Television star Noel Edmonds is set to take legal action against Lloyds Banking Group in an effort to secure as much as £300 million in compensation after mediation with the lender broke down.
Mr Edmonds and his legal team attended a mediation hearing last Friday, but his lawyer, Jonathan Coad, said they walked out amid concerns that the bank was not going to stick to pledges that HBOS fraud victims would be compensated “swiftly, fairly and appropriately”.
The former Deal Or No Deal presenter is seeking financial redress from Lloyds Banking Group after falling victim to fraud at the hands of former staff at HBOS Reading, which the banking group rescued at the height of the financial crisis.
Mr Coad said Mr Edmonds is now set to pursue his claim to recover those losses though the courts, in the belief that the bank’s arguments will not hold up at trial.
“One reason for our confidence is that, back in 2008, when the bank sued Noel on its personal guarantee, such was the adverse legal advice it was getting from its then lawyers that it bribed Noel’s business partner to the tune of around £1 million to stop him supporting Noel’s defence.
“Since then the bank’s primary witness has been jailed, which greatly weakens its position.”
The former Deal Or No Deal presenter is seeking financial redress (PA)
Corrupt financiers from the HBOS Reading branch were jailed earlier this year for the £245 million loans scam which destroyed several businesses, before they squandered the profits on high-end prostitutes and luxury holidays.
Lloyds has set aside £100 million for victims of the fraud at the hands of HBOS Reading staff between 2003 and 2007.
A spokeswoman for Lloyds said the bank rejects the basis of Mr Edmonds’ claim.
“Despite Lloyds Banking Group’s determined efforts to reach a consensual resolution with Mr Edmonds through mediation, this has not been possible. As a result, a formal litigation process has begun.
“We recognise Mr Edmonds suffered personal distress and inconvenience as a result of him interacting almost a decade ago with an ex-HBOS employee convicted earlier this year in relation to criminal conduct at HBOS Reading Impaired Assets office.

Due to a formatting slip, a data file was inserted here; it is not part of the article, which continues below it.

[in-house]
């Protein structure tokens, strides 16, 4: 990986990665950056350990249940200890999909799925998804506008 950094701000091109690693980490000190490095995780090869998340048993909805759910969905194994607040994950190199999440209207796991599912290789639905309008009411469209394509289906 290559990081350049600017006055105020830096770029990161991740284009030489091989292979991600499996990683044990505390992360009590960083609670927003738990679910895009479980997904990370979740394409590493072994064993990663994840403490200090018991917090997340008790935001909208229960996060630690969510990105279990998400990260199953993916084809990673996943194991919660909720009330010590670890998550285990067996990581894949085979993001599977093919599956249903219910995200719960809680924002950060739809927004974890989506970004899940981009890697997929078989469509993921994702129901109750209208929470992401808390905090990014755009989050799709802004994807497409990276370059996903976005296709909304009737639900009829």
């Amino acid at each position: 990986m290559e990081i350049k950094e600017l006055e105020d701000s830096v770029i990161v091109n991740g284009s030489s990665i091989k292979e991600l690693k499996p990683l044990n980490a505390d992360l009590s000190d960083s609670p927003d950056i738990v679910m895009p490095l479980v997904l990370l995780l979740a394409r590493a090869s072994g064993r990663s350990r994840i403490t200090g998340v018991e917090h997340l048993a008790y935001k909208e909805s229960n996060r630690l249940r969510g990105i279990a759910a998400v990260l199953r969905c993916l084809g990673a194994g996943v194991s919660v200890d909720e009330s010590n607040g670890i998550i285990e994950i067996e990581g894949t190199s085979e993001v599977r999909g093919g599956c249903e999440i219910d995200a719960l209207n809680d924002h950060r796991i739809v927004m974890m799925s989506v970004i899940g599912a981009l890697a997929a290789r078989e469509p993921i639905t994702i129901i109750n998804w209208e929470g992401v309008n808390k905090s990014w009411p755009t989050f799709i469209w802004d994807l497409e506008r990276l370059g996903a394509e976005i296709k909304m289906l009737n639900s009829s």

“However, we strongly refute that this caused his business to collapse.”
The bank has so far put forward 40 offers to companies affected by the fraud, representing 60% of the customers in the review. Thirty-one have accepted the offers, representing payouts of around £27 million.
That review is still ongoing.
Mr Edmonds’ team plan to serve notice to Lloyds over the launch of legal action by the end of November.
In September, the TV star lashed out at the Lloyds boss during a panel organised by the SME Alliance in London, which was aimed at small business owners who claim they were mistreated or financially ruined by the likes of banks including HBOS and Lloyds.
He suggested that chief executive Antonio Horta Osorio must have known about the misdeeds of staff at HBOS, saying he was either a “shit banker” or a “liar” in relation to his knowledge of the fraud scandal.
Commenting on the recently failed mediation, Mr Edmonds said he was “disappointed but not surprised” by the outcome.
“I am going to have to seek an order from a court to force the bank to return the goods it stole from me. Regrettably, I suspect that many other fraud victims will have to do likewise…
“Over the last few months I have learned a great deal about the culture of dishonesty and concealment at Lloyds, which goes right to the top, and very much look forward to that being laid bare at the trial of my claim.”